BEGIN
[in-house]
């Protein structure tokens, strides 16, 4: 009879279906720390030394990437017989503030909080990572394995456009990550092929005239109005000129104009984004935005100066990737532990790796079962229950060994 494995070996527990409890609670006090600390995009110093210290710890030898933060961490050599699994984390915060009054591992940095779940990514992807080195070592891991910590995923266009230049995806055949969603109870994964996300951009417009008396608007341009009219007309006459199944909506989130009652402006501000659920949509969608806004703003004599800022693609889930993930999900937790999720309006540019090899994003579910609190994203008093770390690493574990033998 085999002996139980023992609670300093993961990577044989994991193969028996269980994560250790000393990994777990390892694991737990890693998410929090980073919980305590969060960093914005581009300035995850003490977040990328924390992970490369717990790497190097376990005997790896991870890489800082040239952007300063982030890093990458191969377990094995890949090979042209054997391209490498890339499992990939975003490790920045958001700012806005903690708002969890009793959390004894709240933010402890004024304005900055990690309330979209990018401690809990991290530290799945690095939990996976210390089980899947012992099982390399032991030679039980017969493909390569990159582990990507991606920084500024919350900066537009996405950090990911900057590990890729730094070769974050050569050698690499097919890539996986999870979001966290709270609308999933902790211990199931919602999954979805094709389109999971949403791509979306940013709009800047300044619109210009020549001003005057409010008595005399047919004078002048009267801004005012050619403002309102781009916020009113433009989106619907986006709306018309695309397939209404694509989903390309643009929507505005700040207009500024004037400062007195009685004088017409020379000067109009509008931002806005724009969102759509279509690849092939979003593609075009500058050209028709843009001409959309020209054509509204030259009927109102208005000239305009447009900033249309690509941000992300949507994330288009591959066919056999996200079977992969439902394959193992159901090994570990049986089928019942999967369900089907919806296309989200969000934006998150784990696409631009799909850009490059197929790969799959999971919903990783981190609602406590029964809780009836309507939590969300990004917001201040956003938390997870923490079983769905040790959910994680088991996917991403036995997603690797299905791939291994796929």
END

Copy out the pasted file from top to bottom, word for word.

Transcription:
[in-house]
């Protein structure tokens, strides 16, 4: 009879279906720390030394990437017989503030909080990572394995456009990550092929005239109005000129104009984004935005100066990737532990790796079962229950060994 494995070996527990409890609670006090600390995009110093210290710890030898933060961490050599699994984390915060009054591992940095779940990514992807080195070592891991910590995923266009230049995806055949969603109870994964996300951009417009008396608007341009009219007309006459199944909506989130009652402006501000659920949509969608806004703003004599800022693609889930993930999900937790999720309006540019090899994003579910609190994203008093770390690493574990033998 085999002996139980023992609670300093993961990577044989994991193969028996269980994560250790000393990994777990390892694991737990890693998410929090980073919980305590969060960093914005581009300035995850003490977040990328924390992970490369717990790497190097376990005997790896991870890489800082040239952007300063982030890093990458191969377990094995890949090979042209054997391209490498890339499992990939975003490790920045958001700012806005903690708002969890009793959390004894709240933010402890004024304005900055990690309330979209990018401690809990991290530290799945690095939990996976210390089980899947012992099982390399032991030679039980017969493909390569990159582990990507991606920084500024919350900066537009996405950090990911900057590990890729730094070769974050050569050698690499097919890539996986999870979001966290709270609308999933902790211990199931919602999954979805094709389109999971949403791509979306940013709009800047300044619109210009020549001003005057409010008595005399047919004078002048009267801004005012050619403002309102781009916020009113433009989106619907986006709306018309695309397939209404694509989903390309643009929507505005700040207009500024004037400062007195009685004088017409020379000067109009509008931002806005724009969102759509279509690849092939979003593609075009500058050209028709843009001409959309020209054509509204030259009927109102208005000239305009447009900033249309690509941000992300949507994330288009591959066919056999996200079977992969439902394959193992159901090994570990049986089928019942999967369900089907919806296309989200969000934006998150784990696409631009799909850009490059197929790969799959999971919903990783981190609602406590029964809780009836309507939590969300990004917001201040956003938390997870923490079983769905040790959910994680088991996917991403036995997603690797299905791939291994796929």